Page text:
When it comes to cooking (and eating), I am all about embracing global flavors. Today, I wanted to introduce you to One Tribe Gourmet, a gorgeous new food blog dedicated to global cuisine.
All the dishes Sara made are real feasts to the eyes and her macro food photography is both vivid and mouthwatering. Please welcome One Tribe Gourmet as she shares a delicious Indonesian recipe with us: ayam panggang Sulawesi or grilled coconut chicken with lemon basil. Can you say YUM?
First and foremost I would like to thank Bee for inviting me to do a guest post on her wonderful blog, Rasa Malaysia. I am utterly honored & humbled.
It’s ironic that I’m doing a guest post, since I have been a fan of Rasa Malaysia for a while now. I stumbled upon it by total coincidence. Back in December, 2009 a dear friend of mine who shares with me the similar passion of collecting cookbooks, recommended that I check out James Oseland’s James Beard Award-Winning book, “Cradle of Flavor”.
Of course once I bought & read the book I was totally intrigued by Malaysian, Indonesian & Singaporean Cuisine. I wanted to learn more about James wonderful book & James, so I looked up his website online.
It was James Oseland’s website that introduced me to Rasa Malaysia and rest is history. I am a huge fan of the website and the cuisine! It was around February, 2010 that I decided to start a food blog of my own and have asked for Bee’s advice on many occasions.
Bee, you have been a wonderful mentor & an inspiration to me, I am forever grateful to you…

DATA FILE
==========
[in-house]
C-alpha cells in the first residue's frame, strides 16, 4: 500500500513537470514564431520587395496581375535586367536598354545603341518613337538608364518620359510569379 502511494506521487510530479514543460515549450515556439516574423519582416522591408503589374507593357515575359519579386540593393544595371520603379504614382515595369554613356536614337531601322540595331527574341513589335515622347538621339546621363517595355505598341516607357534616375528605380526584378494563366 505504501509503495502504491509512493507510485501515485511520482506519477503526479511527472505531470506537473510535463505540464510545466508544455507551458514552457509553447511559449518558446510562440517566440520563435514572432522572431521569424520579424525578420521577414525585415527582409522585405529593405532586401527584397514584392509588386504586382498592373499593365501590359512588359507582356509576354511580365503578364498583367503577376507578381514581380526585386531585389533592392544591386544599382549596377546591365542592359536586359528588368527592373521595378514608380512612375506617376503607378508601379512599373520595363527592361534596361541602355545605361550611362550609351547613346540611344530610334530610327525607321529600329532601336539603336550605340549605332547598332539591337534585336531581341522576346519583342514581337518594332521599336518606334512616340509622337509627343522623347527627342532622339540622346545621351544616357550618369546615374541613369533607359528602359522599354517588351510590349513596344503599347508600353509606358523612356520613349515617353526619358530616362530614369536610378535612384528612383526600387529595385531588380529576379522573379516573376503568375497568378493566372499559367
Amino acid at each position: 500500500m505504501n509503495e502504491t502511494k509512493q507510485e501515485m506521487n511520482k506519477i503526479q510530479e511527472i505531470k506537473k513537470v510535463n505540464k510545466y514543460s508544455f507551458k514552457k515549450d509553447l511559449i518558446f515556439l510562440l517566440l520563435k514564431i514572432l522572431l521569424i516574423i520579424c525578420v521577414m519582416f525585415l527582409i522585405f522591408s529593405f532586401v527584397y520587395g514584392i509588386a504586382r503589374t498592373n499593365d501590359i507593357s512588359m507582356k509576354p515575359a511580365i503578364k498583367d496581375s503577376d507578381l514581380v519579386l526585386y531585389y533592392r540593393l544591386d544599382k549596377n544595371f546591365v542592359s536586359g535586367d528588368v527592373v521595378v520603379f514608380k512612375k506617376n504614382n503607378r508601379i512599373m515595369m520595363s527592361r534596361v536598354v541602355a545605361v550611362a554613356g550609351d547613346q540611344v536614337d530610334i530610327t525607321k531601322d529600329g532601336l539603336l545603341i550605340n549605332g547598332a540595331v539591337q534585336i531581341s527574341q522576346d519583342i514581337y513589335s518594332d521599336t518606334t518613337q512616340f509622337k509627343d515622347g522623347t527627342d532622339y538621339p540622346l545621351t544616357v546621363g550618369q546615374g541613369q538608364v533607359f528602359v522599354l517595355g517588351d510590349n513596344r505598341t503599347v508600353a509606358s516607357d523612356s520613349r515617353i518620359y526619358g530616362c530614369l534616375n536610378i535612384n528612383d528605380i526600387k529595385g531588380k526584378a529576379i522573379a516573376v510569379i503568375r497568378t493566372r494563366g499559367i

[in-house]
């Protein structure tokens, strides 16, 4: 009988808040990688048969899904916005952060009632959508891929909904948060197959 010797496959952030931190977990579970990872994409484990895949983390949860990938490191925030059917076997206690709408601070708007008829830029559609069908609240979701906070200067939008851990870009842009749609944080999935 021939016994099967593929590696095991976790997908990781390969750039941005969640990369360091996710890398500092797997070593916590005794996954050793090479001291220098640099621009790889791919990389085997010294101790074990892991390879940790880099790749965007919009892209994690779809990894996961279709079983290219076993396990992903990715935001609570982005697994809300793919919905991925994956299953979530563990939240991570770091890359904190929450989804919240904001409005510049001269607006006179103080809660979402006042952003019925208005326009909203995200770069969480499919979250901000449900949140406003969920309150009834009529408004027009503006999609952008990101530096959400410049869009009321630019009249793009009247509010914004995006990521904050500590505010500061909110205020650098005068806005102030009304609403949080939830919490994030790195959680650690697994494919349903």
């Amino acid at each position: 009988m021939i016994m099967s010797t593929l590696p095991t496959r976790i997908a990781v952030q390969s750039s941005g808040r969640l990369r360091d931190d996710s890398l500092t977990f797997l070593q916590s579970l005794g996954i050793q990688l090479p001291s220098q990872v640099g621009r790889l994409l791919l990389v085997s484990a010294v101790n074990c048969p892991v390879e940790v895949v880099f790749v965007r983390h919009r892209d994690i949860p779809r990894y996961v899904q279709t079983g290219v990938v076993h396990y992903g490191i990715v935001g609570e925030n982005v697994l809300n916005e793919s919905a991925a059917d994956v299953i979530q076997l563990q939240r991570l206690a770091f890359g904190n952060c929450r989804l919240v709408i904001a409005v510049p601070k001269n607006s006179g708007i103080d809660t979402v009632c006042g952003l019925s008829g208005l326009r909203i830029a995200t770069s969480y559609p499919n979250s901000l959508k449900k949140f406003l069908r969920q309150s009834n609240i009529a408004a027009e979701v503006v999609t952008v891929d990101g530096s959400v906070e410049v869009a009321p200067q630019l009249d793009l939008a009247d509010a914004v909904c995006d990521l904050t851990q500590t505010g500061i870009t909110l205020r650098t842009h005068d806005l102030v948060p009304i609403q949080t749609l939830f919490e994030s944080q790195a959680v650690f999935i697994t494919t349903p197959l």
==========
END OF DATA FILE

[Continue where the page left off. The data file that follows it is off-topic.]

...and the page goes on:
I hope that you will enjoy making the grilled coconut chicken with lemon basil as much as I did. It’s an excellent dish to make on hot summer months. I was able to find all of the ingredients at my local Asian grocers.
Grilled Coconut Chicken with Lemon Basil or ayam panggang Sulawesi is an Indonesian dish from a town called Sulawesi, Indonesia.
A wonderful dish for summertime grilling! A cut-up chicken or drumsticks are pre-cooked in an aromatic curry-like coconut milk broth seasoned with ginger, fresh turmeric root, chilies, kaffir lime leaves, & lemon basil (you can alternate with Thai basil). The broth is reduced to a thick paste, then used to baste the chicken as it grills.
Manado’s cuisine is marked by an almost religious devotion to ginger, lemon basil, and lemongrass. Wow when I read about Manado cuisine’s devotion to ginger, lemon basil & lemongrass, I was immediately planning a trip to the beautiful countries, Indonesia & Malaysia.
I strongly believe that once you open your hearts & senses to a global cuisine, then you are opening your heart & soul to humanity & to the world! Cheers & Regards, Sara!
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